§ 707Transactions between partner and partnership

(a) Partner not acting in capacity as partner. — If a partner engages in a transaction with a partnership other than in his capacity as a member of such partnership, the transaction shall, except as otherwise provided in this section, be considered as occurring between the partnership and one who is not a partner.

(b) Certain sales or exchanges of property with respect to controlled partnerships.

(1) Losses disallowed. — No deduction shall be allowed in respect of losses from sales or exchanges of property (other than an interest in the partnership), directly or indirectly, between —

(A) a partnership and a partner owning, directly or indirectly, more than 50 percent of the capital interest, or the profits interest, in such partnership, or

(B) two partnerships in which the same persons own, directly or indirectly, more than 50 percent of the capital interests or profits interests.

In the case of a subsequent sale or exchange by a transferee described in this paragraph, section 267(d) shall be applicable as if the loss were disallowed under section 267(a) (1).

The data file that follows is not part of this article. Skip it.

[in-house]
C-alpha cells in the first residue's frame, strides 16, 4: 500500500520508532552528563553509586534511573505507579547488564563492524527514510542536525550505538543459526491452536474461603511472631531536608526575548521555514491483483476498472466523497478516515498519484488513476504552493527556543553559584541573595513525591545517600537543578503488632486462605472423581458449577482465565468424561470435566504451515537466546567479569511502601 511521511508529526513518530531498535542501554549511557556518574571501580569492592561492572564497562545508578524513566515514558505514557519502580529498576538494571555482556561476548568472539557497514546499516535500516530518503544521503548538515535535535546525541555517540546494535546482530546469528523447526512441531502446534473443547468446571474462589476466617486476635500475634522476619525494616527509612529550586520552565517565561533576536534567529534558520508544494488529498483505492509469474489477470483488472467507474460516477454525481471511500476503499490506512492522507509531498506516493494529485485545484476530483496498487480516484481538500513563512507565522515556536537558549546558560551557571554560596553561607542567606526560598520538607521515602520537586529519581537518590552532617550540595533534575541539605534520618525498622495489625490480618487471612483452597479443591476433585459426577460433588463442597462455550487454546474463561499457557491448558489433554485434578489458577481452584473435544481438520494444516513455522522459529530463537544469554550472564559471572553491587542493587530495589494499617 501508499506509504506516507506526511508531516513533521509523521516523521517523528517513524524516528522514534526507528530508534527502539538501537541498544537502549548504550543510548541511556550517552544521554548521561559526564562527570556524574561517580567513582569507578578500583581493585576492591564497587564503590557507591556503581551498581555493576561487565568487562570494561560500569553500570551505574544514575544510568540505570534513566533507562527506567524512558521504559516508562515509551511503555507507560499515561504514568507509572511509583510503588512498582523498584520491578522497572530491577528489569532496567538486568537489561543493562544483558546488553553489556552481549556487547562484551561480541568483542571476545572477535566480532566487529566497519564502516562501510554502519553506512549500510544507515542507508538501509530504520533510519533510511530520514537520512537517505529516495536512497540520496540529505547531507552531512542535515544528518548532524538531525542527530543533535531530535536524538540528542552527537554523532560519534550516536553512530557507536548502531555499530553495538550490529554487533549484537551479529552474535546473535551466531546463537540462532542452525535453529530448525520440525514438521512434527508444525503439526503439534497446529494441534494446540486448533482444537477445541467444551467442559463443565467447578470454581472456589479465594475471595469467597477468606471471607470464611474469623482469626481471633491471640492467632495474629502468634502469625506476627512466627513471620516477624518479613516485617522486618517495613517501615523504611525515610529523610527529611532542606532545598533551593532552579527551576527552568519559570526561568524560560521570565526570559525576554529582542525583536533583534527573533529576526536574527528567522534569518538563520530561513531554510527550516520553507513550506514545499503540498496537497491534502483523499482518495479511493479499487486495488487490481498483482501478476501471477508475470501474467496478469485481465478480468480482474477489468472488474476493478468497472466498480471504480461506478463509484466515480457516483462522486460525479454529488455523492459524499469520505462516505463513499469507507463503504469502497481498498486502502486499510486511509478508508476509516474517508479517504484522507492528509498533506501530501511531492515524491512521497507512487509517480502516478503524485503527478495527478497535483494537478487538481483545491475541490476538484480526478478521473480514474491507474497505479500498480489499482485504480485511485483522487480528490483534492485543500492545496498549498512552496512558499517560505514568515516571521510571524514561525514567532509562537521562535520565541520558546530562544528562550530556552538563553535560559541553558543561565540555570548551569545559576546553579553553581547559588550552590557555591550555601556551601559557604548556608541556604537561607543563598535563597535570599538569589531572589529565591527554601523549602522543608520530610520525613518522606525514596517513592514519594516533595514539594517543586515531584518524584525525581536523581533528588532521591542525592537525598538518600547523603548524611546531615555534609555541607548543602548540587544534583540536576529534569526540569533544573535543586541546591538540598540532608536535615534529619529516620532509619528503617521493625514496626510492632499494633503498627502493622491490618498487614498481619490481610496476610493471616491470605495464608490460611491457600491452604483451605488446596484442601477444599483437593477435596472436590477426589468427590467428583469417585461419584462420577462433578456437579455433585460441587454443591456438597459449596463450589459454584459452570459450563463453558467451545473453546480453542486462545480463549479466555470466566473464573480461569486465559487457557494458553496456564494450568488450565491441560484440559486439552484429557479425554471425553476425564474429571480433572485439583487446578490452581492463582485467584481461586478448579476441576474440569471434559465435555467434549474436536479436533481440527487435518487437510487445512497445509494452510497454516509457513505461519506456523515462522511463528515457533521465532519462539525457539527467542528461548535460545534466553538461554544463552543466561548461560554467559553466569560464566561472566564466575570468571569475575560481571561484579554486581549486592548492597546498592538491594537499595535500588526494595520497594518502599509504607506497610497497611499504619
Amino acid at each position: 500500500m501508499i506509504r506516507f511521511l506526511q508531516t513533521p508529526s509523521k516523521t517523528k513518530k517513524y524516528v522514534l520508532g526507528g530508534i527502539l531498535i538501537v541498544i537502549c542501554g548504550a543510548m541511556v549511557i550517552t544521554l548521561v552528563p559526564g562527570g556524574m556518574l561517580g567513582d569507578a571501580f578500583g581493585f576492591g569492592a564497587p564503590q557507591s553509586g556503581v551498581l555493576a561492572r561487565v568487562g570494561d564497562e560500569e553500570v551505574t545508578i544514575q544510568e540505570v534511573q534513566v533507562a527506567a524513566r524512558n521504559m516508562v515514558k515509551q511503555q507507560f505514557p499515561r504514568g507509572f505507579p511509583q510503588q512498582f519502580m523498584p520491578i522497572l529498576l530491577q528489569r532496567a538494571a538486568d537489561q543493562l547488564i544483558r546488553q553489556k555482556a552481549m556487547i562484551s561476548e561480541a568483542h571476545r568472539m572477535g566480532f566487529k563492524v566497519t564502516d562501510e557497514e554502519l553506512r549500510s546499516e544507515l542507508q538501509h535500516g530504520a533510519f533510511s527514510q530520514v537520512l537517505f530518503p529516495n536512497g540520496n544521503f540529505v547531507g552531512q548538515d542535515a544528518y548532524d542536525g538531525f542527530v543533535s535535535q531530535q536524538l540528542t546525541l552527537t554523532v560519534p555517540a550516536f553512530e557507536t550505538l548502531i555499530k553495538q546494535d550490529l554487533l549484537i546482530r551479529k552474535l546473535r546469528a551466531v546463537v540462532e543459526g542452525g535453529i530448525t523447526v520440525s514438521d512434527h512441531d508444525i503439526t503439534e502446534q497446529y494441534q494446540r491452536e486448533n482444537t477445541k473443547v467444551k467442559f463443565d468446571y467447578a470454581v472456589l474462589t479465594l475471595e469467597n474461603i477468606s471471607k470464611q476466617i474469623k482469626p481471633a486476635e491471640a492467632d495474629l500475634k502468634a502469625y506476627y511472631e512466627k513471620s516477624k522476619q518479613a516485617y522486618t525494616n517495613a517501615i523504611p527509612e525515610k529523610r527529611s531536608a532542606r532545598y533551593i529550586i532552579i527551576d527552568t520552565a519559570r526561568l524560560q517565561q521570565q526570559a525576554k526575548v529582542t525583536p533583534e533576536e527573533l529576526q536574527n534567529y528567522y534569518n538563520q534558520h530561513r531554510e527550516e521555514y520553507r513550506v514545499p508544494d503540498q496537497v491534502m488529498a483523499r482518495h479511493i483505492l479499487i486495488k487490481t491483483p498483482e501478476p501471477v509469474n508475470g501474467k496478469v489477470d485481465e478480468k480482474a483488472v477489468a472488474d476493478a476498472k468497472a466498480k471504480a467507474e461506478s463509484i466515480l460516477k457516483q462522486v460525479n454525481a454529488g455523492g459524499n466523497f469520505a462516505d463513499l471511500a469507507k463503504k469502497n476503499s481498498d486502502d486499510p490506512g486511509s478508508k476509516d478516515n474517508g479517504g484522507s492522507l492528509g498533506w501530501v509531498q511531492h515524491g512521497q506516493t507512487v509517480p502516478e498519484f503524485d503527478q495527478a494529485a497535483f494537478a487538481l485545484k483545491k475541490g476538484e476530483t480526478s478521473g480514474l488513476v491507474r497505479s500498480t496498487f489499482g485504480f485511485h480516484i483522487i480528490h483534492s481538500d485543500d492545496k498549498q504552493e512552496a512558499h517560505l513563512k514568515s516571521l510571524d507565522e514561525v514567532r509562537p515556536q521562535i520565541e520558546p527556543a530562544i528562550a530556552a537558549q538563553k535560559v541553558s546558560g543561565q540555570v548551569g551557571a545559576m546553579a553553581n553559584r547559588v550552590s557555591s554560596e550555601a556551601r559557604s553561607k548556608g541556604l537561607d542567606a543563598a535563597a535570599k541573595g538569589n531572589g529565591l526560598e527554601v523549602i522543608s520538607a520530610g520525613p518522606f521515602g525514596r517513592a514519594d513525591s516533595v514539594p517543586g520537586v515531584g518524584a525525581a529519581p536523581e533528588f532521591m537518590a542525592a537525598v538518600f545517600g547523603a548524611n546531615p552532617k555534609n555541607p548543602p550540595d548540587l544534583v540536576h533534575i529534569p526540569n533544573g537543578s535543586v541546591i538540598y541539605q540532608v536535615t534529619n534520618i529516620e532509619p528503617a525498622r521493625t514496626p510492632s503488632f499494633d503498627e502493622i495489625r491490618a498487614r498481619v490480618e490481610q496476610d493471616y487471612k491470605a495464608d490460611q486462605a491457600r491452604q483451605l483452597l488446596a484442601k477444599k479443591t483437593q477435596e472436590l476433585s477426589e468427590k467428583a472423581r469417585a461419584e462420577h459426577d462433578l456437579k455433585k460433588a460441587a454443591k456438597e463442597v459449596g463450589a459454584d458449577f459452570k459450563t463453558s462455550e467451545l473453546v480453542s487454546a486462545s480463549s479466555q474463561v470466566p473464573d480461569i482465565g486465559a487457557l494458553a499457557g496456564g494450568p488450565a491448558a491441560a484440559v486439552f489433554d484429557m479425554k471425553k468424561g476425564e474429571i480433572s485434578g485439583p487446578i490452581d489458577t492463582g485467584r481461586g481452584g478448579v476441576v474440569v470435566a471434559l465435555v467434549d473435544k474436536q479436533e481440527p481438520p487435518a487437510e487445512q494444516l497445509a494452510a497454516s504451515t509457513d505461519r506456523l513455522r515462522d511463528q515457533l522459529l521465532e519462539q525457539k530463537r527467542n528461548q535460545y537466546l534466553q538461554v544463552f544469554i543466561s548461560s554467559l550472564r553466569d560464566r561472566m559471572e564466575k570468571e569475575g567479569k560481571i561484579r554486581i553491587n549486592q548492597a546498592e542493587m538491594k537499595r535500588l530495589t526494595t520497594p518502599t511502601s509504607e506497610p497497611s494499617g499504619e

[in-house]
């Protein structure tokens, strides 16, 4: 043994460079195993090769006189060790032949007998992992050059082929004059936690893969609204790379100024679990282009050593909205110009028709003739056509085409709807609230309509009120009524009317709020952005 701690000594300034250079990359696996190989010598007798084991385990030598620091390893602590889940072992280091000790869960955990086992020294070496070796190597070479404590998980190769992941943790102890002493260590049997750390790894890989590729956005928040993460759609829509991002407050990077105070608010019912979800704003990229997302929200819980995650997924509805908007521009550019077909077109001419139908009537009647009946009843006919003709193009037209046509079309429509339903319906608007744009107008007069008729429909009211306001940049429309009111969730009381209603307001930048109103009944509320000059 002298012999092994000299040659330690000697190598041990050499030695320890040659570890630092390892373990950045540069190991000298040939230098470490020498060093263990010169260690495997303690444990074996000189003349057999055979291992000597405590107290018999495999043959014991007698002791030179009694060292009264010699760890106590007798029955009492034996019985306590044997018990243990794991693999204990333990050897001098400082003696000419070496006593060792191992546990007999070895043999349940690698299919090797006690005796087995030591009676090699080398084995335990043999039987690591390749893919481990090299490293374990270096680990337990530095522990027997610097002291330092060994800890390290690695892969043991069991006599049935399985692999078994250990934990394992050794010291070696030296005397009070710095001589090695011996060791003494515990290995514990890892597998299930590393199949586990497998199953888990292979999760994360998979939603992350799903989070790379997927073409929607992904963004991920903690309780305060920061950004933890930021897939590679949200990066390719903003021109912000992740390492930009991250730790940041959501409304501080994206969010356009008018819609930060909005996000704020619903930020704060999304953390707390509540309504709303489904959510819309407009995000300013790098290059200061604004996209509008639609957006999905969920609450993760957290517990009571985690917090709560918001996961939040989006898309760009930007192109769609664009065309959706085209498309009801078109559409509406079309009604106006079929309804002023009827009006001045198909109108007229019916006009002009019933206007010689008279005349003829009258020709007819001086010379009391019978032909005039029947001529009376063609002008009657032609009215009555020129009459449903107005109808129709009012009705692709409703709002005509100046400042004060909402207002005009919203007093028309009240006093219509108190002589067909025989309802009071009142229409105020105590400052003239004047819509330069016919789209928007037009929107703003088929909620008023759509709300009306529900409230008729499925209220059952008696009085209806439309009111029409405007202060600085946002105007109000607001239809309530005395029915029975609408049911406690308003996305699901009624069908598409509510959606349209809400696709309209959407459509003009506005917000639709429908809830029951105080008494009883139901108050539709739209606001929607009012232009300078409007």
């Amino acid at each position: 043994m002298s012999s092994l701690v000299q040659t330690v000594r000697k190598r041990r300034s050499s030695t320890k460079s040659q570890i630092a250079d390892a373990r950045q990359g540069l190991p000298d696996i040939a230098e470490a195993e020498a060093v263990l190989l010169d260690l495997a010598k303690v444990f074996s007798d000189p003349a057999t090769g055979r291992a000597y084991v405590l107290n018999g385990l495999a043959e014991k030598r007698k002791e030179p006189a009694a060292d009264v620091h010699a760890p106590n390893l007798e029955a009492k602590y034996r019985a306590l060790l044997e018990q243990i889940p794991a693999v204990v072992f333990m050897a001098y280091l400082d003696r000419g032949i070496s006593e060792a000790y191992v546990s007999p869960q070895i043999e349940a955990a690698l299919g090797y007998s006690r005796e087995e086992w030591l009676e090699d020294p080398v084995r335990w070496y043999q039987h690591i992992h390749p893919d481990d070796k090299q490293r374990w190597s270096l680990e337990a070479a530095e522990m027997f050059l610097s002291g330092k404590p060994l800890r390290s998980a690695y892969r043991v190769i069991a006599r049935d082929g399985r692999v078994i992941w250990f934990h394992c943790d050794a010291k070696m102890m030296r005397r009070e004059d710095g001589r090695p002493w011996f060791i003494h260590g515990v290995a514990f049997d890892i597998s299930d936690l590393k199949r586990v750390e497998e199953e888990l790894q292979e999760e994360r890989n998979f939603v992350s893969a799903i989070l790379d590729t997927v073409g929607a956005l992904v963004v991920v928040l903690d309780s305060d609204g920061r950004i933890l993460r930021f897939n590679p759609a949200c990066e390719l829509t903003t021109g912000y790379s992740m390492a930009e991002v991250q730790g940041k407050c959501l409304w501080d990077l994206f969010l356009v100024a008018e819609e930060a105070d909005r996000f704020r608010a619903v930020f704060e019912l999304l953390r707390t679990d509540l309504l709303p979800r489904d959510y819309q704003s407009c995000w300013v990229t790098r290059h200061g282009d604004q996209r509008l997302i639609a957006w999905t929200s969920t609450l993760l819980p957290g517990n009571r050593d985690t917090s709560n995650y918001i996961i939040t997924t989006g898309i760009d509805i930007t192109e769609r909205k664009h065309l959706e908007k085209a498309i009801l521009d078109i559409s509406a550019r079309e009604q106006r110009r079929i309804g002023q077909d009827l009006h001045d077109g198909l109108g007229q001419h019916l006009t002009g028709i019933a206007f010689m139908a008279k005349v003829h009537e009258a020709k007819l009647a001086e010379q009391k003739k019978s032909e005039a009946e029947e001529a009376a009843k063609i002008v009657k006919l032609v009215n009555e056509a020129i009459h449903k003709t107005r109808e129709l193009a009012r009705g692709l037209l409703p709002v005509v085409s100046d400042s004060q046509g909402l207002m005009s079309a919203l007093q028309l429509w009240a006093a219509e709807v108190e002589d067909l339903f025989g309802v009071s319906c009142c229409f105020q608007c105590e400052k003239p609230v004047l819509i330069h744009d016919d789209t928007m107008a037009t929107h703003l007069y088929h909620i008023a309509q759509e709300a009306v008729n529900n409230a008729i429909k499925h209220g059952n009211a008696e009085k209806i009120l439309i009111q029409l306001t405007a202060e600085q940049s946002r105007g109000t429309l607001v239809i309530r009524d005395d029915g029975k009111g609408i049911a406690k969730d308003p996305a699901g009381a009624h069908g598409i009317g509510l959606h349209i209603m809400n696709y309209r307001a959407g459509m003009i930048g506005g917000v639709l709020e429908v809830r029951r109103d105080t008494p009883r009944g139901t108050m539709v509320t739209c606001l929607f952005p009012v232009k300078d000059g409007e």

(2) Gains treated as ordinary income. — In the case of a sale or exchange, directly or indirectly, of property, which in the hands of the transferee, is property other than a capital asset as defined in section 1221 —

(A) between a partnership and a partner owning, directly or indirectly more than 80 percent of the capital interest, or profits interest, in such partnership, or

(B) between two partnerships in which the same persons own, directly or indirectly, more than 80 percent of the capital interests or profits interests,

any gain recognized shall be considered as gain from the sale or exchange of property other than a capital asset.

(3) Ownership of a capital or profits interest. — For purposes of paragraphs (1) and (2) of this subsection, the ownership of a capital or profits interest in a partnership shall be determined in accordance with the rules for constructive ownership of stock provided in section 267(c) other than paragraph (3) of such section.